Mama's Gotta Bake says
Judy, that’s a lovely story. These cookies look just like the ones many friends made when I grew up in Philadelphia. I will give your mom’s recipe a try!
Cathy @ She Paused 4 Thought says
This historical journey of a cookie recipe captivated my heart. I have my Grandmothers recipe box and it looks just like your photo. Many gems from my childhood are stored in there as is yours.
And really, what more do we need to know other than “eat” & “shut up”… and probably not in that order! 🙂
Thank you for sharing such a great recipe & memory with us.
Beatrice Lyness says
It is so nice to keep the family tradition, I have been making my moms cookies for years. I used to help her bake. Than started baking for myself. Now I bake for everyone.
Dorothy at Shockingly Delicious says
Yes! Just yes.
Dana @ Foodie Goes Healthy says
Judy, this is a beautiful family story. I love the mystery of finding the recipe and the meaning of the name. I can relate to your quest. So satisfying to finally solve the mystery. Enjoy making new memories with your family recipe. Best, Dana
Rolling a semi sweet cookie in sesame seeds reminds me of a Sephardic Jewish breakfast “cookie” called biscochos. Sorry I missed these. GREG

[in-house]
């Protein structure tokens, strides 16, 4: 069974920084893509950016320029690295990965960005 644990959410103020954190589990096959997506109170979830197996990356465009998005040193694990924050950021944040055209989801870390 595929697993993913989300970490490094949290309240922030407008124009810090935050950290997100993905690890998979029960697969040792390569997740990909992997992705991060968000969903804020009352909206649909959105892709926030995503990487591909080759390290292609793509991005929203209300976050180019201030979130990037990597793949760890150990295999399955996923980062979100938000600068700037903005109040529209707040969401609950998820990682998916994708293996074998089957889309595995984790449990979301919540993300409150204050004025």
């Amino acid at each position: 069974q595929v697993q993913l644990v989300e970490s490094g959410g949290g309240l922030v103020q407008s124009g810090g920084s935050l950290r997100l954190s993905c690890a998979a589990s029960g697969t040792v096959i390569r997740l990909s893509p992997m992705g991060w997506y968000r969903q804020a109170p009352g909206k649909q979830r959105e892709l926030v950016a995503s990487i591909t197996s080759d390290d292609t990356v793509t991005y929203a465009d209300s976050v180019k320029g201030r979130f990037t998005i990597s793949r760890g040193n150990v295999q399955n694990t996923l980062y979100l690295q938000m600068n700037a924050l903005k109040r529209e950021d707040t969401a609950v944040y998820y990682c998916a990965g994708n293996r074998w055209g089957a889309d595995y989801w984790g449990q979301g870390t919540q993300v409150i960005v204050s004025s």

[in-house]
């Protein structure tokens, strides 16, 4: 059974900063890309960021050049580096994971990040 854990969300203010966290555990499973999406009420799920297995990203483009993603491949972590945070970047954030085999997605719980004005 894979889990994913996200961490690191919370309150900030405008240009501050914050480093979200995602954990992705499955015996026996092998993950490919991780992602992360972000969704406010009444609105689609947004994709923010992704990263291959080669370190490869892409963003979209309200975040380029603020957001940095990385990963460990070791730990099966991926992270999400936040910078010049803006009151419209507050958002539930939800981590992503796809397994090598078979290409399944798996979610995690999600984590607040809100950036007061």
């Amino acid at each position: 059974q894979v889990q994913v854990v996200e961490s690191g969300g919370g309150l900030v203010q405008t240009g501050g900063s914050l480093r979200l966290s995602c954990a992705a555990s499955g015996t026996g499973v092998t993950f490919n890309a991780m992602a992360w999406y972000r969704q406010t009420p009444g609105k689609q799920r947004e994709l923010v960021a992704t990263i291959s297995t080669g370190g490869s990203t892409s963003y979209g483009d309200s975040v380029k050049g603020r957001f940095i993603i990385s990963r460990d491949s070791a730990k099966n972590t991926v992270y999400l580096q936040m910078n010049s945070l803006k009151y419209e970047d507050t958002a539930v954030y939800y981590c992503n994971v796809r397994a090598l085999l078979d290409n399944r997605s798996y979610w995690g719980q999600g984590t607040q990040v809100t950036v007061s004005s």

PS That “scrap” of a recipe is priceless.
What a nice story. Ciao Italia (Mary Esposito) is a wonderful resource.
Alison Ashton @ nourishnetwork.com says
Loved these — great story, too!
The story is priceless.
I love culinary history and I love this story. You tell it beautifully in person and in writing. So glad I got to taste these. Particularly loved the vacata rolled in sesame seeds. Thanks for sharing.
Leslie Macchiarella says
These are SO delish! And you know I love the history of it all! Your family photos are absolutely precious and the recipe card box — what a treasure! A family history moving forward. Absolutely wonderful! Great seeing you at the FBLA cookie exchange and happy holidays to you! Leslie
Leslie, thanks so much for stopping by. So glad you liked the story. To me it’s better than the cookies. Have a great holiday.
Marie Guarino Osterman says